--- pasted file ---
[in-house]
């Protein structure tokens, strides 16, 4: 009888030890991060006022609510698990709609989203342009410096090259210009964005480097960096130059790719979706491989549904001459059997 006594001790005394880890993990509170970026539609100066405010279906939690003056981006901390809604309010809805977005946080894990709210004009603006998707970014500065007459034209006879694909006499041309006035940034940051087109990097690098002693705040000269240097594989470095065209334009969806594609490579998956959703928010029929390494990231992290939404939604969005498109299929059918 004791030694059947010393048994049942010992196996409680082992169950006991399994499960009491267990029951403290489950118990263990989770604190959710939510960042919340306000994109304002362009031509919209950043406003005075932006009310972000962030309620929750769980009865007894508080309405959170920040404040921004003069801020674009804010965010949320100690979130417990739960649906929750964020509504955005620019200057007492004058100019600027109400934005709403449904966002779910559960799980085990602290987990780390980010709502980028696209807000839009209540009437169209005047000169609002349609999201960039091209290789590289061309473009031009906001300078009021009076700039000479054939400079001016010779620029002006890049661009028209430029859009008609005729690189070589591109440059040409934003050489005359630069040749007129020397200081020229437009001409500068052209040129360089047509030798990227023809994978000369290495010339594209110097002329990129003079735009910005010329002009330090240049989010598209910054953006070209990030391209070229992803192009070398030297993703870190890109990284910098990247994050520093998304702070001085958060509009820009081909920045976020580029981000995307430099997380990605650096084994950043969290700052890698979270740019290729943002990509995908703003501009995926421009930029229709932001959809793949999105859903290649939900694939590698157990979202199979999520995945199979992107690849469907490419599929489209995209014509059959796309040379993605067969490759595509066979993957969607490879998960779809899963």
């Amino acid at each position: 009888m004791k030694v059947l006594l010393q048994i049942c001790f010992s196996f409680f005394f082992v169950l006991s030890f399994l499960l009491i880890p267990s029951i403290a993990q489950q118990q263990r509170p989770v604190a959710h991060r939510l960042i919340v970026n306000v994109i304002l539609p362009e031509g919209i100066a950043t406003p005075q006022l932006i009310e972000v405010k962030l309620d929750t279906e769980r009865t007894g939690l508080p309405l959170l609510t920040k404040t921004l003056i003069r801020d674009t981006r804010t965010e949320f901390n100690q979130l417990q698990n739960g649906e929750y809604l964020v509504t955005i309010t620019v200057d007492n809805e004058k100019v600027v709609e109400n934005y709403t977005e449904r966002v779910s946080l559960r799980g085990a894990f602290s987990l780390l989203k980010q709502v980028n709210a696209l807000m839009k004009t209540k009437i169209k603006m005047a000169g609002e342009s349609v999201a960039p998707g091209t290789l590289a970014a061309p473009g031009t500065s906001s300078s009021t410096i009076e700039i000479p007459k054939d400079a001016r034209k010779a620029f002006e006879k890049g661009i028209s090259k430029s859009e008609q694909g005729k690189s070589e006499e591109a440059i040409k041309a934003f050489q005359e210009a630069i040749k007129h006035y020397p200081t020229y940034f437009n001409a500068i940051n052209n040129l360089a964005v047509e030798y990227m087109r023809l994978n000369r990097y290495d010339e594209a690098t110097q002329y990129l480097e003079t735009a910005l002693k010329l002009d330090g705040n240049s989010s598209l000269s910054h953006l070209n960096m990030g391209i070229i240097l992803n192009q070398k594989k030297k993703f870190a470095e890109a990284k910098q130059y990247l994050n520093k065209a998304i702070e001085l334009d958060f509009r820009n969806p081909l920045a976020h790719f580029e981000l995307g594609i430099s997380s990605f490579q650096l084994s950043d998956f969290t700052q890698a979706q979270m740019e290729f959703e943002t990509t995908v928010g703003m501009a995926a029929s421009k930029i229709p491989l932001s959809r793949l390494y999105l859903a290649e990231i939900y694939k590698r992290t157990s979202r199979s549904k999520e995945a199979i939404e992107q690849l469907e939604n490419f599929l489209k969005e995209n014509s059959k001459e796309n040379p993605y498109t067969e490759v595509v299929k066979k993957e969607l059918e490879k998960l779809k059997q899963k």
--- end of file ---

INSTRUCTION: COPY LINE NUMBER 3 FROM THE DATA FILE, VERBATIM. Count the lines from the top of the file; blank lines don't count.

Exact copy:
């Amino acid at each position: 009888m004791k030694v059947l006594l010393q048994i049942c001790f010992s196996f409680f005394f082992v169950l006991s030890f399994l499960l009491i880890p267990s029951i403290a993990q489950q118990q263990r509170p989770v604190a959710h991060r939510l960042i919340v970026n306000v994109i304002l539609p362009e031509g919209i100066a950043t406003p005075q006022l932006i009310e972000v405010k962030l309620d929750t279906e769980r009865t007894g939690l508080p309405l959170l609510t920040k404040t921004l003056i003069r801020d674009t981006r804010t965010e949320f901390n100690q979130l417990q698990n739960g649906e929750y809604l964020v509504t955005i309010t620019v200057d007492n809805e004058k100019v600027v709609e109400n934005y709403t977005e449904r966002v779910s946080l559960r799980g085990a894990f602290s987990l780390l989203k980010q709502v980028n709210a696209l807000m839009k004009t209540k009437i169209k603006m005047a000169g609002e342009s349609v999201a960039p998707g091209t290789l590289a970014a061309p473009g031009t500065s906001s300078s009021t410096i009076e700039i000479p007459k054939d400079a001016r034209k010779a620029f002006e006879k890049g661009i028209s090259k430029s859009e008609q694909g005729k690189s070589e006499e591109a440059i040409k041309a934003f050489q005359e210009a630069i040749k007129h006035y020397p200081t020229y940034f437009n001409a500068i940051n052209n040129l360089a964005v047509e030798y990227m087109r023809l994978n000369r990097y290495d010339e594209a690098t110097q002329y990129l480097e003079t735009a910005l002693k010329l002009d330090g705040n240049s989010s598209l000269s910054h953006l070209n960096m990030g391209i070229i240097l992803n192009q070398k594989k030297k993703f870190a470095e890109a990284k910098q130059y990247l994050n520093k065209a998304i702070e001085l334009d958060f509009r820009n969806p081909l920045a976020h790719f580029e981000l995307g594609i430099s997380s990605f490579q650096l084994s950043d998956f969290t700052q890698a979706q979270m740019e290729f959703e943002t990509t995908v928010g703003m501009a995926a029929s421009k930029i229709p491989l932001s959809r793949l390494y999105l859903a290649e990231i939900y694939k590698r992290t157990s979202r199979s549904k999520e995945a199979i939404e992107q690849l469907e939604n490419f599929l489209k969005e995209n014509s059959k001459e796309n040379p993605y498109t067969e490759v595509v299929k066979k993957e969607l059918e490879k998960l779809k059997q899963k």